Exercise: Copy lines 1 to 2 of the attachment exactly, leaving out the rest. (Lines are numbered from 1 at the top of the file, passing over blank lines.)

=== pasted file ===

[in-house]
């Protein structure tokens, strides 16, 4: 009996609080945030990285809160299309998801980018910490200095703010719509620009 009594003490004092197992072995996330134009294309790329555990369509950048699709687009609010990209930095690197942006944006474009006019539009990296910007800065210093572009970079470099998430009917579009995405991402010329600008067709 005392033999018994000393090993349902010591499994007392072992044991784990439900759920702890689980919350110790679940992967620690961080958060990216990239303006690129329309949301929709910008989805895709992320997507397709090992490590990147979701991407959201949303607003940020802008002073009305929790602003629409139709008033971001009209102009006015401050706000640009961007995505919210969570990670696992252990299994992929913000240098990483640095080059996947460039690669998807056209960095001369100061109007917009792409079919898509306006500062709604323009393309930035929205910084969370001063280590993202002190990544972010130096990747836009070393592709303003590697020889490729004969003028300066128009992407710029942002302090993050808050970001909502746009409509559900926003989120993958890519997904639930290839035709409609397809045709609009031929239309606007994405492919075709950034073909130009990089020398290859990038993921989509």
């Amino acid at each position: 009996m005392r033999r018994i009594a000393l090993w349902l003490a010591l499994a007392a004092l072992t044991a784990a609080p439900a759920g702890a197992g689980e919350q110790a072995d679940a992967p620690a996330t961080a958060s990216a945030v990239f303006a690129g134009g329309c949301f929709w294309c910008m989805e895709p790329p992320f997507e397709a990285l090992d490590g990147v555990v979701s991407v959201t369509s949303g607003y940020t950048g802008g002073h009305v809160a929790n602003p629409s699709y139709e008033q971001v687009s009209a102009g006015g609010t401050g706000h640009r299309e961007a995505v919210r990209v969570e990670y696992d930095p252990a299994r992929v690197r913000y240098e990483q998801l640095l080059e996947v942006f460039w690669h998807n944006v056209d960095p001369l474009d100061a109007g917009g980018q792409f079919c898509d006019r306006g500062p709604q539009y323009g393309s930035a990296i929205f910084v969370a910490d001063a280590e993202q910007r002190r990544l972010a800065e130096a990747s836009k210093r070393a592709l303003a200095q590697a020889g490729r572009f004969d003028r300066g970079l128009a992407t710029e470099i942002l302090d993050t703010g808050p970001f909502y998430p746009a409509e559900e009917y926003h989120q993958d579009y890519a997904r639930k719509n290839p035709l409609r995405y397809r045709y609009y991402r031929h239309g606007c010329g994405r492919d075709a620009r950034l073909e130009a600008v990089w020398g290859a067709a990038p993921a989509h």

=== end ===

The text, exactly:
[in-house]
């Protein structure tokens, strides 16, 4: 009996609080945030990285809160299309998801980018910490200095703010719509620009 009594003490004092197992072995996330134009294309790329555990369509950048699709687009609010990209930095690197942006944006474009006019539009990296910007800065210093572009970079470099998430009917579009995405991402010329600008067709 005392033999018994000393090993349902010591499994007392072992044991784990439900759920702890689980919350110790679940992967620690961080958060990216990239303006690129329309949301929709910008989805895709992320997507397709090992490590990147979701991407959201949303607003940020802008002073009305929790602003629409139709008033971001009209102009006015401050706000640009961007995505919210969570990670696992252990299994992929913000240098990483640095080059996947460039690669998807056209960095001369100061109007917009792409079919898509306006500062709604323009393309930035929205910084969370001063280590993202002190990544972010130096990747836009070393592709303003590697020889490729004969003028300066128009992407710029942002302090993050808050970001909502746009409509559900926003989120993958890519997904639930290839035709409609397809045709609009031929239309606007994405492919075709950034073909130009990089020398290859990038993921989509």